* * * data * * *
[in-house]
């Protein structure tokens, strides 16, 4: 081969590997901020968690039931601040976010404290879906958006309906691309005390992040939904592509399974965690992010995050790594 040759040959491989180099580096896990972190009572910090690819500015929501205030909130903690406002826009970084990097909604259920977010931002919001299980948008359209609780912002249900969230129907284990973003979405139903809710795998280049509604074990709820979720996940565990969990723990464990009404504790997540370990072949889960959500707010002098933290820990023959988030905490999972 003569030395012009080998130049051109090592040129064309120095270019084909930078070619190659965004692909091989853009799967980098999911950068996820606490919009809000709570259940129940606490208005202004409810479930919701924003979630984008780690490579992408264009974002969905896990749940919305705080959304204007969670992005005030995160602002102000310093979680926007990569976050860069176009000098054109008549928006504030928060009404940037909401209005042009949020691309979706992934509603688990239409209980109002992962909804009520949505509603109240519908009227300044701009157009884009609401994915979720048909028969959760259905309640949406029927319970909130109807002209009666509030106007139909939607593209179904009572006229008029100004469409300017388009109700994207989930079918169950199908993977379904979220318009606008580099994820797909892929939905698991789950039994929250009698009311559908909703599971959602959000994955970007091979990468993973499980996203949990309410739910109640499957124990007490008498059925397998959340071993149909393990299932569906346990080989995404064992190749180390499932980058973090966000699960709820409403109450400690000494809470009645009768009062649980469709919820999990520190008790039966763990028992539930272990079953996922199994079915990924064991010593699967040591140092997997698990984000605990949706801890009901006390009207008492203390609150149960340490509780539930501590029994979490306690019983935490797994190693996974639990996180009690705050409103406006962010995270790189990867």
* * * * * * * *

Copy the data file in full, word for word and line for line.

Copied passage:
[in-house]
């Protein structure tokens, strides 16, 4: 081969590997901020968690039931601040976010404290879906958006309906691309005390992040939904592509399974965690992010995050790594 040759040959491989180099580096896990972190009572910090690819500015929501205030909130903690406002826009970084990097909604259920977010931002919001299980948008359209609780912002249900969230129907284990973003979405139903809710795998280049509604074990709820979720996940565990969990723990464990009404504790997540370990072949889960959500707010002098933290820990023959988030905490999972 003569030395012009080998130049051109090592040129064309120095270019084909930078070619190659965004692909091989853009799967980098999911950068996820606490919009809000709570259940129940606490208005202004409810479930919701924003979630984008780690490579992408264009974002969905896990749940919305705080959304204007969670992005005030995160602002102000310093979680926007990569976050860069176009000098054109008549928006504030928060009404940037909401209005042009949020691309979706992934509603688990239409209980109002992962909804009520949505509603109240519908009227300044701009157009884009609401994915979720048909028969959760259905309640949406029927319970909130109807002209009666509030106007139909939607593209179904009572006229008029100004469409300017388009109700994207989930079918169950199908993977379904979220318009606008580099994820797909892929939905698991789950039994929250009698009311559908909703599971959602959000994955970007091979990468993973499980996203949990309410739910109640499957124990007490008498059925397998959340071993149909393990299932569906346990080989995404064992190749180390499932980058973090966000699960709820409403109450400690000494809470009645009768009062649980469709919820999990520190008790039966763990028992539930272990079953996922199994079915990924064991010593699967040591140092997997698990984000605990949706801890009901006390009207008492203390609150149960340490509780539930501590029994979490306690019983935490797994190693996974639990996180009690705050409103406006962010995270790189990867």